ON TRACK AT YAS MARINA CIRCUIT WITH FIA SAFETY CAR DRIVER BERND MAYLANDER
Former touring-car racer explains his preparation and race day role ahead of the title-deciding 2016 FORMULA 1 ETIHAD AIRWAYS ABU DHABI GRAND PRIX.
FIA safety car driver Bernd Maylander has given a behind-the-scenes insight into his vital role during F1® race weekend at Yas Marina Circuit.
Mr. Maylander, a former successful touring-car racer, took the wheel of the FIA’s official race safety car back in 2000, meaning he has performed the role at every edition of the FORMULA 1 ETIHAD AIRWAYS ABU DHABI GRAND PRIX since the first race in 2009.
“Yas Marina Circuit is a fantastic place to race,” he said. “The track architect is a good friend of mine and it feels like home. There are short slow corners, good opportunities to overtake, and high speeds on the two long straights. It’s a big test of driver skill.”
The 45-year-old German said his preparation begins on Thursday as he checks over important documents such as race schedules, Circuit maps, and rules and regulations with FIA race director, Charlie Whiting.
In the afternoon, he becomes the first car on the Circuit as he takes to the track in his unmodified Mercedes-Benz AMG GT-S to re-familiarise himself with the twists and turns of the iconic Yas Marina Circuit. He works on perfecting his cornering lines and braking points, identifying any new hazards, and testing tyre pressure, GPS signal, cameras, and radio systems.
“This isn’t like a Sunday afternoon drive to get coffee,” he said. “It’s a one-hour test on the limit.”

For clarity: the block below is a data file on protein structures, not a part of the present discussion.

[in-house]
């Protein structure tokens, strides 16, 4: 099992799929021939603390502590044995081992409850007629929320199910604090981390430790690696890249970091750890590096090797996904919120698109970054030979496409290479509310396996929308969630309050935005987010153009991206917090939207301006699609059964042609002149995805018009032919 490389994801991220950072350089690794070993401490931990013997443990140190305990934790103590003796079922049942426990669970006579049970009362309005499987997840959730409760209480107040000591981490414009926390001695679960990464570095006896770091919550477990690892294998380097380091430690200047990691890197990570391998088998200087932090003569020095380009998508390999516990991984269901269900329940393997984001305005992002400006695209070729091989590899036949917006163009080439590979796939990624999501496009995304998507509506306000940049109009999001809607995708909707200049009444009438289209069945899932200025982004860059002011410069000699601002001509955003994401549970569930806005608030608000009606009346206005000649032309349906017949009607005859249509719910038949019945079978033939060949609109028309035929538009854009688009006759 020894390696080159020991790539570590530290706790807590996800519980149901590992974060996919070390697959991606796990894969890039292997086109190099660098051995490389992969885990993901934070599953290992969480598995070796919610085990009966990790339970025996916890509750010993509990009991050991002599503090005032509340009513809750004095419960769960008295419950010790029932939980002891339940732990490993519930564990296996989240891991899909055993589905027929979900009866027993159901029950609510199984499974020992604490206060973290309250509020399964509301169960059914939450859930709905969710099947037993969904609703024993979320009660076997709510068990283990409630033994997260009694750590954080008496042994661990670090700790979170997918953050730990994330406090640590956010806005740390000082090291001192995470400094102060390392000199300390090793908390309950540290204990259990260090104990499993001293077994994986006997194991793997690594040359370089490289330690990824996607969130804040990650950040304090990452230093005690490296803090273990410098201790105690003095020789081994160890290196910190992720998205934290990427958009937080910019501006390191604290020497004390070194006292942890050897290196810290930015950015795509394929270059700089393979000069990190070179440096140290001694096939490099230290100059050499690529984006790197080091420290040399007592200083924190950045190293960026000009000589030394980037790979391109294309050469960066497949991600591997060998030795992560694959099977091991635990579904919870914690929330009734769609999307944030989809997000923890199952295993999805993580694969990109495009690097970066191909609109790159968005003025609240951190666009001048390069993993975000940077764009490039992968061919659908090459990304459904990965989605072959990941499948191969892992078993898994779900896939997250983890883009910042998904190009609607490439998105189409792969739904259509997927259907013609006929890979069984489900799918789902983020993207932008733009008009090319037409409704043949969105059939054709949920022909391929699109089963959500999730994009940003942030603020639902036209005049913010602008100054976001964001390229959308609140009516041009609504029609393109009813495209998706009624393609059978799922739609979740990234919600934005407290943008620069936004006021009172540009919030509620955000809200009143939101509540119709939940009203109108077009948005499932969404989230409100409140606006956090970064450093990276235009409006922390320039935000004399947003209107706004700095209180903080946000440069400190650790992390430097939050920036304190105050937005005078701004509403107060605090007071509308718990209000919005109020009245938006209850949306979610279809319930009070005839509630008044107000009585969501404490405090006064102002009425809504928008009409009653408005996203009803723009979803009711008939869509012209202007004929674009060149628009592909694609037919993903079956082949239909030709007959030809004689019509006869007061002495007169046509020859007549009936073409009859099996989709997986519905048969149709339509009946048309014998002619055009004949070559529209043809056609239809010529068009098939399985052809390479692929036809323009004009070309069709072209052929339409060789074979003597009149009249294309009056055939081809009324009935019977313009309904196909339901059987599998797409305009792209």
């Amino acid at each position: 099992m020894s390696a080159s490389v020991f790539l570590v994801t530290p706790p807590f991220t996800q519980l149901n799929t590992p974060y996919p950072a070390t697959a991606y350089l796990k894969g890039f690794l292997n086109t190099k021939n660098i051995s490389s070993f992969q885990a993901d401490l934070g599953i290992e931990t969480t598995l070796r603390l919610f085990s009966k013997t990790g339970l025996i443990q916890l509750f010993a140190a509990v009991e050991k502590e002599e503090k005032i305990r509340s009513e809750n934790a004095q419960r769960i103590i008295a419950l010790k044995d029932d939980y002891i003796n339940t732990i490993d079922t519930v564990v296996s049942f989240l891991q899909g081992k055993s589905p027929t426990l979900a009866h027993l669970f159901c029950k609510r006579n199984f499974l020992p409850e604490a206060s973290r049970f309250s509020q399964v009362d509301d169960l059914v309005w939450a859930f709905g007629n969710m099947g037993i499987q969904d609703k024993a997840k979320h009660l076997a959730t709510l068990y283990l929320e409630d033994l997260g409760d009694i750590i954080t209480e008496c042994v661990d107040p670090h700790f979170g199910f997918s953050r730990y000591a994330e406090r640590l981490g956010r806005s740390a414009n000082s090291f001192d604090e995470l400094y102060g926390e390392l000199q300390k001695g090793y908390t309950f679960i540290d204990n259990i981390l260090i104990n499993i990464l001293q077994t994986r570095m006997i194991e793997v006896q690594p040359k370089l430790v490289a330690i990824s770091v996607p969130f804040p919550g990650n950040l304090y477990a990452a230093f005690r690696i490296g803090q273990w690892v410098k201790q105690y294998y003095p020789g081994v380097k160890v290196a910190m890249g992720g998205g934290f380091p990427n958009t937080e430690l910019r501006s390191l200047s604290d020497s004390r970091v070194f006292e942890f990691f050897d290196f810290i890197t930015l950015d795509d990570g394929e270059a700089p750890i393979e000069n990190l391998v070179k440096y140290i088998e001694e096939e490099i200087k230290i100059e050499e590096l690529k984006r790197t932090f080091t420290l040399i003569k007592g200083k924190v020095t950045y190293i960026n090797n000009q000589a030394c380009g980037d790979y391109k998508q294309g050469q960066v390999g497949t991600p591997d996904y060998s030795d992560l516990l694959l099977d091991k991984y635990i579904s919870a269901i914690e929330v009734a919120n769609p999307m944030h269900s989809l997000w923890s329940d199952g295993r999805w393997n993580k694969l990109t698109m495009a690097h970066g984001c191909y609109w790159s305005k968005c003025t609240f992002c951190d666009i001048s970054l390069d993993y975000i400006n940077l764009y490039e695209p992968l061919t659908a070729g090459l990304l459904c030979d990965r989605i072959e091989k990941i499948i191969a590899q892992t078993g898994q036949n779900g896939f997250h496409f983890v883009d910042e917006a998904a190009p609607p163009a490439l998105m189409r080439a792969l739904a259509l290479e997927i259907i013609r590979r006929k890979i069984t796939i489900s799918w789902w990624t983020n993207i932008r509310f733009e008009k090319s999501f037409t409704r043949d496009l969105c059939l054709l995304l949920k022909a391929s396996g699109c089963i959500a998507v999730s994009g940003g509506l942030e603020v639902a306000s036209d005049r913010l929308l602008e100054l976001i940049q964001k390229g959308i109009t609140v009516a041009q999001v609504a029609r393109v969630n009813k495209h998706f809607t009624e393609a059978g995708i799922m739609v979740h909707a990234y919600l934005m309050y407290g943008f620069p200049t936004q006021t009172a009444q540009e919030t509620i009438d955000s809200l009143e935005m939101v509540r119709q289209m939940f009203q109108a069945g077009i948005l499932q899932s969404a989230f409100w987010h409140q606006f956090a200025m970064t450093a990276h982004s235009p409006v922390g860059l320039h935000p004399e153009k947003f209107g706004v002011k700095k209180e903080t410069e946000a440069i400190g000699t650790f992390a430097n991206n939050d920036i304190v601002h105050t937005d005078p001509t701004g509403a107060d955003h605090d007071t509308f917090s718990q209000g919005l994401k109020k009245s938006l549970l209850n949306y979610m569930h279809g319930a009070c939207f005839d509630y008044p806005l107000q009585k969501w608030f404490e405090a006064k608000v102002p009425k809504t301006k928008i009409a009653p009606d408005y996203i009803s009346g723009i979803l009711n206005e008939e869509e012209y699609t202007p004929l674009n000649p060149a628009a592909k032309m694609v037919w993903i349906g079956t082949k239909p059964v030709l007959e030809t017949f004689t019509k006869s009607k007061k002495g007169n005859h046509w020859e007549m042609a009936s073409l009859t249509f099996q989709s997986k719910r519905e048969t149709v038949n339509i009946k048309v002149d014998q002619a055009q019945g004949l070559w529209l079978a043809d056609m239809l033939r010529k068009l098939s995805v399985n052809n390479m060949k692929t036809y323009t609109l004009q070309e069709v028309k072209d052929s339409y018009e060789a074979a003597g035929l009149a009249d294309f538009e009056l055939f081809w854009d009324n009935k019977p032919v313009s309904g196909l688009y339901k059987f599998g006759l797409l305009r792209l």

A busy schedule of safety car duties for the GP2 and GP3 Series races culminates on Sunday when the F1® grid lines up for the start of this year’s mouth-watering title deciding Abu Dhabi Grand Prix.
During the race, Mr Maylander is constantly at the wheel of the parked safety car, following the race on a monitor and listening to the radio for the command to be deployed. During a safety car phase, he must drive at close to his limit to prevent the F1® racing cars from overheating due to lack of cooling air.
His day is over when he joins the track behind the last car and notifies marshals that there are no other cars behind.
He added: “I feel very lucky that after my racing career, I’m still involved in motorsport at the very best and highest level.”
One of the FIA’s main objectives is to reduce the number of global road accidents through its Action For Road Safety campaign. The organisation says road traffic accidents are the cause of 50 million injuries every year worldwide.
For more information on the campaign, please visit www.fia.comBack to news